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Echidnas, medium-sized animals that closely resemble porcupines or hedgehogs, are one of only two egg-laying mammals (the other being the duck-billed platypus) left in the world. Also called spiny anteaters, the timid creatures that are native to Australia are very elusive and hard to observe in the wild. Therefore, though they have been around for millions of years, very little is known about their lifestyle, making it almost impossible to breed the mammals in captivity.
Hence, the news that the three echidna babies, or puggles, hatched at Sydney’s Taronga Zoo in August had survived the first crucial months was met with much joy. On November 18, zoo keepers announced that the trio had opened their eyes and begun to develop their characteristic spines, both signs of good health. The tiny mammals, who hatched between August 16–30, all have different mothers. The youngest was born to Pitpa, the last echidna born at the zoo in 1987!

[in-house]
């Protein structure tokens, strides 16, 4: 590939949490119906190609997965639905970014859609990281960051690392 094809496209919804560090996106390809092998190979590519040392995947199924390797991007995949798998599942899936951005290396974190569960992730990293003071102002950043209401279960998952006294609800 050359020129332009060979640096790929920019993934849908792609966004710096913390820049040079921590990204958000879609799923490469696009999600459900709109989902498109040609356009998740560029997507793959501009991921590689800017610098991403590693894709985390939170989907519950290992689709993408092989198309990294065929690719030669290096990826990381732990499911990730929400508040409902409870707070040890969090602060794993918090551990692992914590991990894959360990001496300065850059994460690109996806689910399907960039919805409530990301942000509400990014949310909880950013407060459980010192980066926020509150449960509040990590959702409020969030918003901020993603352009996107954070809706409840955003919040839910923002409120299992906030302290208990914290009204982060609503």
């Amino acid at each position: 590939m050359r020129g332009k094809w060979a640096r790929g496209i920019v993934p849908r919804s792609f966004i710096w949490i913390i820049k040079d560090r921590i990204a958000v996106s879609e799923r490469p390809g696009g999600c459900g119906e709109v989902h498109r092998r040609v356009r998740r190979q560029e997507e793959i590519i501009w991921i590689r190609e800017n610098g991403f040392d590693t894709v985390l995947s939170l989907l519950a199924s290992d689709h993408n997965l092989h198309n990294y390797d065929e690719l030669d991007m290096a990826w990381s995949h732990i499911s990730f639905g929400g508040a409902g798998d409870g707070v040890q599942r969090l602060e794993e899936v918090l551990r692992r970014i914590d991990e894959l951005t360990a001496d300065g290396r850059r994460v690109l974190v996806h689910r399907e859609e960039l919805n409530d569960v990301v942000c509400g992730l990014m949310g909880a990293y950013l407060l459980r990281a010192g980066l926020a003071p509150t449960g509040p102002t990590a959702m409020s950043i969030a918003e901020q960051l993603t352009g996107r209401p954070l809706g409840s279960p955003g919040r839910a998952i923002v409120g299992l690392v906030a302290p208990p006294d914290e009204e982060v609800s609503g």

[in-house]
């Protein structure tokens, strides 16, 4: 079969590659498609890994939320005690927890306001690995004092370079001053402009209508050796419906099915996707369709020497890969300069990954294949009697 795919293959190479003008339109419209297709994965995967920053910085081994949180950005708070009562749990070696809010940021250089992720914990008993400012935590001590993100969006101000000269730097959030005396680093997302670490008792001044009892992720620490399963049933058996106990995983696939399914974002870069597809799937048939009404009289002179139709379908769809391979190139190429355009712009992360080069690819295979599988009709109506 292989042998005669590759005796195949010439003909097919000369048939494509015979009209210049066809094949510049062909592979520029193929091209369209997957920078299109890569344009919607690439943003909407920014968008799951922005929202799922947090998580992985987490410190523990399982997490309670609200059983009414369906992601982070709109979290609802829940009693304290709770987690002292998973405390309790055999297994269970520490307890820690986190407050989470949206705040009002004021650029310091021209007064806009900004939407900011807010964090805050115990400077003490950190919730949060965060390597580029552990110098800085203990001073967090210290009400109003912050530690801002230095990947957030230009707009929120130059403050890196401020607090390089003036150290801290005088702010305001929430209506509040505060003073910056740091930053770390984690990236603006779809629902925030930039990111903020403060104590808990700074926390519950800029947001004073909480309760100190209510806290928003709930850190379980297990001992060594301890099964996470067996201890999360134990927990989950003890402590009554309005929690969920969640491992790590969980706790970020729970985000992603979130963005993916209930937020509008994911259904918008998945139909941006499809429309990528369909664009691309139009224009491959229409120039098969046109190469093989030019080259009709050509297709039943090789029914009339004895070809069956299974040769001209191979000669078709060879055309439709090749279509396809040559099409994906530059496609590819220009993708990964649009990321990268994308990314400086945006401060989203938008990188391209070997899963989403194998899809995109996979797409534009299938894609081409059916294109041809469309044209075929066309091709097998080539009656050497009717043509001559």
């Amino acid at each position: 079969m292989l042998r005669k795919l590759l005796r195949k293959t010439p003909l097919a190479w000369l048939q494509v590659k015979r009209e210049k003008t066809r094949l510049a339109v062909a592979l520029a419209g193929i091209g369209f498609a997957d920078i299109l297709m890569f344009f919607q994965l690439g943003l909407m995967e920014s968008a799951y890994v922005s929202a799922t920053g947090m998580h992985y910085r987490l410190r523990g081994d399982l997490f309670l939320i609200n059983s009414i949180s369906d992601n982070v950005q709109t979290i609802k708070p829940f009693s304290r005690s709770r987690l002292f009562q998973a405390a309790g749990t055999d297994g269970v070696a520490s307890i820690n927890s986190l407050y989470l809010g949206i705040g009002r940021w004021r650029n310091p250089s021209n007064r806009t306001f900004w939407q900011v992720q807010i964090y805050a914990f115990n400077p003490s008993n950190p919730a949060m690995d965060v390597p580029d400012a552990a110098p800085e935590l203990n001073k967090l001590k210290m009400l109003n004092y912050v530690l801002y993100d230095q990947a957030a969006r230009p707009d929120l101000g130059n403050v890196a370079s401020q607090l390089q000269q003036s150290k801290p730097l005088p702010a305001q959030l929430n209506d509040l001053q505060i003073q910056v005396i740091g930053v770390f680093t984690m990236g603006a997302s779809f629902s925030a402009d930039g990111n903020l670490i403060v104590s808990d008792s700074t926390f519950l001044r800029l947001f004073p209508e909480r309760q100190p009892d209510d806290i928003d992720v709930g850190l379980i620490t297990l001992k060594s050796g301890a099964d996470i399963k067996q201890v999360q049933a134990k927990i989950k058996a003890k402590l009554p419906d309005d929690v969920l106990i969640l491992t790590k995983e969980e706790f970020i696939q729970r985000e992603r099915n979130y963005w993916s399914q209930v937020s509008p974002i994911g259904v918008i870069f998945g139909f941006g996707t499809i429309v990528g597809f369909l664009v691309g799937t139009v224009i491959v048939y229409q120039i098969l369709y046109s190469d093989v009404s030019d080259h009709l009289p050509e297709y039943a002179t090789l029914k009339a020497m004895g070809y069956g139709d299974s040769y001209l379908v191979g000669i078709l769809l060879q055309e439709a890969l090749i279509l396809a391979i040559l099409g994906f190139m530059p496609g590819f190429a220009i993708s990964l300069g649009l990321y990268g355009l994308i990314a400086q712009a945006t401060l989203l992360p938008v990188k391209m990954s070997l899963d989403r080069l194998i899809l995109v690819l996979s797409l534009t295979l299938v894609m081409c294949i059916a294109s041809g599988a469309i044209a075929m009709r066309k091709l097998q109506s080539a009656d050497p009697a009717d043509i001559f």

In the wild, the adorable puggles spend the first two months nuzzled inside their mother’s pouch-like skin fold. Once they start to grow their sharp spines, the babies are transferred to underground tunnels where they remain warm and protected. The mothers return every three to six days to feed the puggles. When the infants are about six months old, they are taken from the nesting area, fed one final time, and then left to their own means.
The zoo-born puggles are undergoing a similar transition. After spending some time in their respective mother’s pouches, they were transferred to cozy burrows designed to mimic the underground tunnels in the wild. According to their keeper, Suzie Lemon, “All three mothers are doing an amazing job and tending to their puggles as needed. We have one mum, Spike, who is so attentive that she returns to feed her baby every second day.”
Suzie attributes the recent success to the zoo’s newly completed echidna breeding facility, which was constructed after extensive consultation with other zoos and wildlife parks. The expert adds that monitoring — these yet to be named — puggles, is allowing them to get a better understanding of how the mammals grow and develop. This knowledge will help improve the breeding program even further, which means that the zoo will not have to wait for another 30 years to welcome more members of these delightful animals.
Resources: cnn.com, taronga.org.au, dailymail.co.uk